“Imagine remembering this film in an evacuation center after the next nuclear disaster,” Kawai narrates in the movie.
Since Japan imports almost all its energy, many in government and business view nuclear power as the cheapest option, and the best way to curb pollution and counter global warming.
Kawai’s stance angers many in the powerful business community. Hiroshi Sato, a senior adviser at Kobe Steel, lambasted Kawai’s position as “emotional” and “unscientific.”
“What I’m really worried about is the idea of similar lawsuits being filed one after another. That would lead to uncertainty about a stable electricity supply,” he told reporters recently.
Even those who insist nuclear power is safe — including top government regulator Shunichi Tanaka and Gerry Thomas, a professor at the Imperial College of London who advises Japan — say the choice of whether to keep or abandon nuclear energy should be left to the Japanese people.
Kawai believes policy shifts, like the turn against nuclear in Germany, begin in the courtroom.
“For 50 years, Japan had a campaign that we need nuclear power, and how it is reliable and safe, and 99 percent of Japanese believed this,” he said.
“But we thought we could finally win, and about 300 lawyers came together to start a new fight against nuclear power,” he said with a zeal making him appear younger than his 71 years.
Financially independent thanks to his corporate law days, Kawai invested ¥35 million in his first movie, which turned a profit from screenings and DVD sales. He is now working on his third film.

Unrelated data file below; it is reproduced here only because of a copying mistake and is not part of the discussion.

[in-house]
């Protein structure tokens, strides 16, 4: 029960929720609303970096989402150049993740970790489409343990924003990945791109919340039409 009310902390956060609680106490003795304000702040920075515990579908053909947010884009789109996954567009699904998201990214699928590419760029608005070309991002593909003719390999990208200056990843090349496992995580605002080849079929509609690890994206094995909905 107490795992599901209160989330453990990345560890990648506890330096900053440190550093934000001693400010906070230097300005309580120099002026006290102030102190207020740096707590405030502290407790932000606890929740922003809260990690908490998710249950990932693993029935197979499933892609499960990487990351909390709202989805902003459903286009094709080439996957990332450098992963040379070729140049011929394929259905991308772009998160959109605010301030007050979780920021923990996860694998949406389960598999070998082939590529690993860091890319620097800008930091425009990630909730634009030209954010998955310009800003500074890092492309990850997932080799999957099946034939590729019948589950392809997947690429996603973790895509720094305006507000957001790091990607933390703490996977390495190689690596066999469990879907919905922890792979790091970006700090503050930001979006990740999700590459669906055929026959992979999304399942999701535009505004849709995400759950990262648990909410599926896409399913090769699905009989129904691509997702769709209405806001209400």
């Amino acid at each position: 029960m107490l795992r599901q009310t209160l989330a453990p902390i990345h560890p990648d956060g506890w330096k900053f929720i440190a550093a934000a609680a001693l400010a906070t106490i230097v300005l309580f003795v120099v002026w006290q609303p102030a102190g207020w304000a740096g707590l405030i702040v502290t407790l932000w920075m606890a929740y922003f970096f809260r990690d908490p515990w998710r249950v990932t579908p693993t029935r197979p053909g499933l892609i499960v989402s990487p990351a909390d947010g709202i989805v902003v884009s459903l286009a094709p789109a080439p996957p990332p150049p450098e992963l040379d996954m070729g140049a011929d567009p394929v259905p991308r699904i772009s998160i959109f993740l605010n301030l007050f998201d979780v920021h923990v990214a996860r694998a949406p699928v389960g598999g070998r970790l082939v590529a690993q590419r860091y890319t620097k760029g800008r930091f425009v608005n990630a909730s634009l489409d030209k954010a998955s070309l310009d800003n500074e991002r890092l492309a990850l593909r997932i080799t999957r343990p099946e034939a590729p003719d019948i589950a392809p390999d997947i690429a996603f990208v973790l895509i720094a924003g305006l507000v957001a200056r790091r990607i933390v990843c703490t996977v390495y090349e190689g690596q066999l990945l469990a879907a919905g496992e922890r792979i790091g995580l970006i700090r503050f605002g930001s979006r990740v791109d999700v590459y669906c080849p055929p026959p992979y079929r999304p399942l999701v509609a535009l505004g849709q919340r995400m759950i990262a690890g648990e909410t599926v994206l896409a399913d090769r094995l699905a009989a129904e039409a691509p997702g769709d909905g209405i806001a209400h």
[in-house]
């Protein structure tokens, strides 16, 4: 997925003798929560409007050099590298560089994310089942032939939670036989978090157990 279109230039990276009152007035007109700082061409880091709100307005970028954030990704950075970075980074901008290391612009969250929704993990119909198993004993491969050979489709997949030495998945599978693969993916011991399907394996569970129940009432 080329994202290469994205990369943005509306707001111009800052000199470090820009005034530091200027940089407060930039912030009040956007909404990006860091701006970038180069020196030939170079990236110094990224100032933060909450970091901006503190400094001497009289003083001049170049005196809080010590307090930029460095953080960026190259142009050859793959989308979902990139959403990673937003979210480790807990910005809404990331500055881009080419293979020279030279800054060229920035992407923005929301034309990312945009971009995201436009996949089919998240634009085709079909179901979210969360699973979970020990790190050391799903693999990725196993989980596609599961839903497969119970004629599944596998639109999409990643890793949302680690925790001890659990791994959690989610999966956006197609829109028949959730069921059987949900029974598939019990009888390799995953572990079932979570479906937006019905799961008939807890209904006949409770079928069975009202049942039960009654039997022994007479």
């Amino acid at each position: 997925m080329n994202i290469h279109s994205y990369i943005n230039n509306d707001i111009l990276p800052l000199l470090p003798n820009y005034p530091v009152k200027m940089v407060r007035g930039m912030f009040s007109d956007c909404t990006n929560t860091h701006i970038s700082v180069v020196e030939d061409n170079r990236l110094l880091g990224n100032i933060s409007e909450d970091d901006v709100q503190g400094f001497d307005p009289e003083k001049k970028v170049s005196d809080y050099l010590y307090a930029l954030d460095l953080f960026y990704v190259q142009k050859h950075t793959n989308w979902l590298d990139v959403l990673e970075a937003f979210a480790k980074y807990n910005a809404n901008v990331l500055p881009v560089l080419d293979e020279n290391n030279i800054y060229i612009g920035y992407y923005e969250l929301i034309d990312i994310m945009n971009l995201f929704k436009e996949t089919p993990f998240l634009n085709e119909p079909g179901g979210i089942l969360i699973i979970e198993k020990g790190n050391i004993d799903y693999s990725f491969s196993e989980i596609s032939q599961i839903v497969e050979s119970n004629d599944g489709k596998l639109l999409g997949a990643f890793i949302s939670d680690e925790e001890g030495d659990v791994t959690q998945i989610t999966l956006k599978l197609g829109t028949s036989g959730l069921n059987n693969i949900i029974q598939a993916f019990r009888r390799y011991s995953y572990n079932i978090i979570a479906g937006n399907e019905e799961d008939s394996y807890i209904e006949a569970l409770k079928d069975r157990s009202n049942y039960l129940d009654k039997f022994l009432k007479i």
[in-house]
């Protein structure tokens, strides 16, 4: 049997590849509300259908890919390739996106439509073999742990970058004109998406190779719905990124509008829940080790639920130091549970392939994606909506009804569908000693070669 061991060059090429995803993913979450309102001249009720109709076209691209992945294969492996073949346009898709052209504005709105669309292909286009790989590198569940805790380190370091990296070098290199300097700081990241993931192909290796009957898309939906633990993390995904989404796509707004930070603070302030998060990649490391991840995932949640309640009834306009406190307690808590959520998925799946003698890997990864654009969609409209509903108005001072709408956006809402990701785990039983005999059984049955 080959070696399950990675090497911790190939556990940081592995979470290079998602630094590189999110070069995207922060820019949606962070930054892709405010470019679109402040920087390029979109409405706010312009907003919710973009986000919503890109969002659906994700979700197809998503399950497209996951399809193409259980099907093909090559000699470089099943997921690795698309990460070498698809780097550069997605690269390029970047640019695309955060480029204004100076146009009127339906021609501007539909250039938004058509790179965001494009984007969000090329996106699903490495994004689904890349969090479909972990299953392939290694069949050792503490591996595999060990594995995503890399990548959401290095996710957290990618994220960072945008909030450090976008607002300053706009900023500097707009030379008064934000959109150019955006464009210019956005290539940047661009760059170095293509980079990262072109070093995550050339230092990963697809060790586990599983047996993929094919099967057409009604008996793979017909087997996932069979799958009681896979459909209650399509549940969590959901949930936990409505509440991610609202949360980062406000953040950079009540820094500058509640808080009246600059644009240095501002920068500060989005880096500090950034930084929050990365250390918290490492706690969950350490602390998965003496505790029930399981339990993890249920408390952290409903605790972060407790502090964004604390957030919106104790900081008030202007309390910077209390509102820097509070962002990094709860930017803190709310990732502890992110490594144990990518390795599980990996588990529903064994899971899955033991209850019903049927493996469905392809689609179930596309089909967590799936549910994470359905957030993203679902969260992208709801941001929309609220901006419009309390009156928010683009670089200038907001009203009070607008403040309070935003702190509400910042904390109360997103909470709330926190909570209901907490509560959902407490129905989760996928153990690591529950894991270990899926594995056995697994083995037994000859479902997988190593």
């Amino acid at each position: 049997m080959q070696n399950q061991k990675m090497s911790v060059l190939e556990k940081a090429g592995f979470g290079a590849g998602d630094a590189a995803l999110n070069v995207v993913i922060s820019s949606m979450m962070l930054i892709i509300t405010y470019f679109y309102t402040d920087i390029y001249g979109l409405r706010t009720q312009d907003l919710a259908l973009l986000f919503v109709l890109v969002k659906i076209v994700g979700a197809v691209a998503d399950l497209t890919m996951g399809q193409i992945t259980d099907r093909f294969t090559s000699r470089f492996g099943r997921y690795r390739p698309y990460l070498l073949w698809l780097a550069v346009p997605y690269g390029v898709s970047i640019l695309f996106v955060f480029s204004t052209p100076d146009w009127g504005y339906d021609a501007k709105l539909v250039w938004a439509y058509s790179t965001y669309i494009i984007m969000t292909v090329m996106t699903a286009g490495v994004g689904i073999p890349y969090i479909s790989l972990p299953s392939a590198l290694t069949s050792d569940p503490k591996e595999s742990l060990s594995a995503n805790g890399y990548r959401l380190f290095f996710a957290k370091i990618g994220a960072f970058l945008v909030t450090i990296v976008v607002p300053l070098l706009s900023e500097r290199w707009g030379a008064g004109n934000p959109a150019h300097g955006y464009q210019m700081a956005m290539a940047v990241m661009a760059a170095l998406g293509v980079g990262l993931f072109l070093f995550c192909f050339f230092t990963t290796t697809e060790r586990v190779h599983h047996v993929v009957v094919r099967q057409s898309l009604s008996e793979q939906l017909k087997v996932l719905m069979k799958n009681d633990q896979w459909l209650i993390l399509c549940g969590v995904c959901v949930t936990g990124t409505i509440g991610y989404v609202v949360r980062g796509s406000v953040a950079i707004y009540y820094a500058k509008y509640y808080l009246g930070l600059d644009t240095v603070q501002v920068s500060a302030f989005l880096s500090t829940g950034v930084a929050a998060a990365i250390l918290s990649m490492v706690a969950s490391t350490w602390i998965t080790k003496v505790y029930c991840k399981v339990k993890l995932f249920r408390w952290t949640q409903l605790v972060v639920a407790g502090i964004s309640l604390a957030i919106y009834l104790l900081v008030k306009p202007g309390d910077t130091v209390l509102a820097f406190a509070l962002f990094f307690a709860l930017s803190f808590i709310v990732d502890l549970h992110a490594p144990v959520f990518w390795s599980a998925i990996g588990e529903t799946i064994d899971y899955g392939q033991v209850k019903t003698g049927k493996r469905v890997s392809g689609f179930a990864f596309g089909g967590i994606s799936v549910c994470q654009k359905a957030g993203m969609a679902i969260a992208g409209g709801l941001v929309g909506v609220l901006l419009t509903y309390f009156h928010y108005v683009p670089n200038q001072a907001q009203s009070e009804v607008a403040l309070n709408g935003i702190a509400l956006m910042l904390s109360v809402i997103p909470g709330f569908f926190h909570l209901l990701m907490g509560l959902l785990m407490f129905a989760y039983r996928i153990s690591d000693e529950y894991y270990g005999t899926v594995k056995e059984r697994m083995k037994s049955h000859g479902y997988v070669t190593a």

“I think he is fantastic,” said Yurika Ayukawa, a professor of policy at Chiba University of Commerce. She attended at a recent screening where Kawai spoke and surprised the crowd by breaking into a song on Iitate, one of rural Fukushima’s most radioactive areas.
Radiation is a sensitive issue in Japan, the only country to suffer atomic bomb attacks, and the Fukushima thyroid cancer patients and their families mostly have kept silent, fearing a social backlash. They face pressure from the hospital treating their children not to speak to the media or to question the official view that the illnesses are unrelated to radiation.
Two of the patients’ families appeared recently with Kawai before reporters, although in a video-call with their faces not shown. They said they felt doubtful, afraid and isolated. Kawai believes they are entitled to compensation, though they have not yet filed a lawsuit.
George Fujita, an attorney who specializes in environmental issues, says Kawai is Japan’s top lawyer on nuclear lawsuits.
“It’s unusual for judges to watch a whole movie entered as evidence. It’s because the people are putting pressure on the courts,” he said.
Kawai admits that at times he has been tempted to give up.
“I should never walk away. I must fight it out,” he said.
His business card is three times the usual size to include his artistic activities and his motto: “If you really mean it, you get most anything done. If you really mean it, everything becomes fun. If you really mean it, someone will come and help.”
He swears it sums up his life.